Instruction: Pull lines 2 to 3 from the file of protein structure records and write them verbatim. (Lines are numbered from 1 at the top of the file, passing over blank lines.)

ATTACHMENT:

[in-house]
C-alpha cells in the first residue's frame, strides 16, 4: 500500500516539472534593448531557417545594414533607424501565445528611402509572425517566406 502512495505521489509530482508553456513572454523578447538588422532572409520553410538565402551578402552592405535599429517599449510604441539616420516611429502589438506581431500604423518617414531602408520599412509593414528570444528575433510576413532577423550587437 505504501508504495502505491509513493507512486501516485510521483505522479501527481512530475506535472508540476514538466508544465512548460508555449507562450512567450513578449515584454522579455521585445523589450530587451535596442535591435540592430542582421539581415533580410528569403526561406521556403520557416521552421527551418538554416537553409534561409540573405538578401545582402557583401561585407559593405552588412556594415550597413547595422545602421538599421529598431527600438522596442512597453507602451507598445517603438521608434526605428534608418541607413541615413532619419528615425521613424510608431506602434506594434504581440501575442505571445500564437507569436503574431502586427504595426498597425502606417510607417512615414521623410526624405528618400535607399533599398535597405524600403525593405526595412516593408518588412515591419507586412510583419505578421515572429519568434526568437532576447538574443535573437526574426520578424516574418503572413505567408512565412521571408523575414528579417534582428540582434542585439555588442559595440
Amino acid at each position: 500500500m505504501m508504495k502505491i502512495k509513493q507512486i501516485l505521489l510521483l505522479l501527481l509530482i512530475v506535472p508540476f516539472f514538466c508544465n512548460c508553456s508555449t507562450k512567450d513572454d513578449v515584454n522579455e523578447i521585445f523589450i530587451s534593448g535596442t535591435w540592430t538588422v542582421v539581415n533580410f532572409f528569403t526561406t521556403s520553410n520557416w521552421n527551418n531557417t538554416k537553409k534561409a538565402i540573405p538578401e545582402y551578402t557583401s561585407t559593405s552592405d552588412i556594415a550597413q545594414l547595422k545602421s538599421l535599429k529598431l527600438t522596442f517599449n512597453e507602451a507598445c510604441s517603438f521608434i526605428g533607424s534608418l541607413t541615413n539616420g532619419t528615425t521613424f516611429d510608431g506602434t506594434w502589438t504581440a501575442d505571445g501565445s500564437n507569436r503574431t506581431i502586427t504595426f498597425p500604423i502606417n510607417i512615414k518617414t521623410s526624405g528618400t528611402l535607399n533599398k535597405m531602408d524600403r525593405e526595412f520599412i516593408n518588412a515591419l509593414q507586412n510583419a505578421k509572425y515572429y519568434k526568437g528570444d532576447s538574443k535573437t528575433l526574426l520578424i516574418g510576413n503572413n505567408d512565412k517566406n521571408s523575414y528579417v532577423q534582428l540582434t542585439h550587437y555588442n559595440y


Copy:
C-alpha cells in the first residue's frame, strides 16, 4: 500500500516539472534593448531557417545594414533607424501565445528611402509572425517566406 502512495505521489509530482508553456513572454523578447538588422532572409520553410538565402551578402552592405535599429517599449510604441539616420516611429502589438506581431500604423518617414531602408520599412509593414528570444528575433510576413532577423550587437 505504501508504495502505491509513493507512486501516485510521483505522479501527481512530475506535472508540476514538466508544465512548460508555449507562450512567450513578449515584454522579455521585445523589450530587451535596442535591435540592430542582421539581415533580410528569403526561406521556403520557416521552421527551418538554416537553409534561409540573405538578401545582402557583401561585407559593405552588412556594415550597413547595422545602421538599421529598431527600438522596442512597453507602451507598445517603438521608434526605428534608418541607413541615413532619419528615425521613424510608431506602434506594434504581440501575442505571445500564437507569436503574431502586427504595426498597425502606417510607417512615414521623410526624405528618400535607399533599398535597405524600403525593405526595412516593408518588412515591419507586412510583419505578421515572429519568434526568437532576447538574443535573437526574426520578424516574418503572413505567408512565412521571408523575414528579417534582428540582434542585439555588442559595440
Amino acid at each position: 500500500m505504501m508504495k502505491i502512495k509513493q507512486i501516485l505521489l510521483l505522479l501527481l509530482i512530475v506535472p508540476f516539472f514538466c508544465n512548460c508553456s508555449t507562450k512567450d513572454d513578449v515584454n522579455e523578447i521585445f523589450i530587451s534593448g535596442t535591435w540592430t538588422v542582421v539581415n533580410f532572409f528569403t526561406t521556403s520553410n520557416w521552421n527551418n531557417t538554416k537553409k534561409a538565402i540573405p538578401e545582402y551578402t557583401s561585407t559593405s552592405d552588412i556594415a550597413q545594414l547595422k545602421s538599421l535599429k529598431l527600438t522596442f517599449n512597453e507602451a507598445c510604441s517603438f521608434i526605428g533607424s534608418l541607413t541615413n539616420g532619419t528615425t521613424f516611429d510608431g506602434t506594434w502589438t504581440a501575442d505571445g501565445s500564437n507569436r503574431t506581431i502586427t504595426f498597425p500604423i502606417n510607417i512615414k518617414t521623410s526624405g528618400t528611402l535607399n533599398k535597405m531602408d524600403r525593405e526595412f520599412i516593408n518588412a515591419l509593414q507586412n510583419a505578421k509572425y515572429y519568434k526568437g528570444d532576447s538574443k535573437t528575433l526574426l520578424i516574418g510576413n503572413n505567408d512565412k517566406n521571408s523575414y528579417v532577423q534582428l540582434t542585439h550587437y555588442n559595440y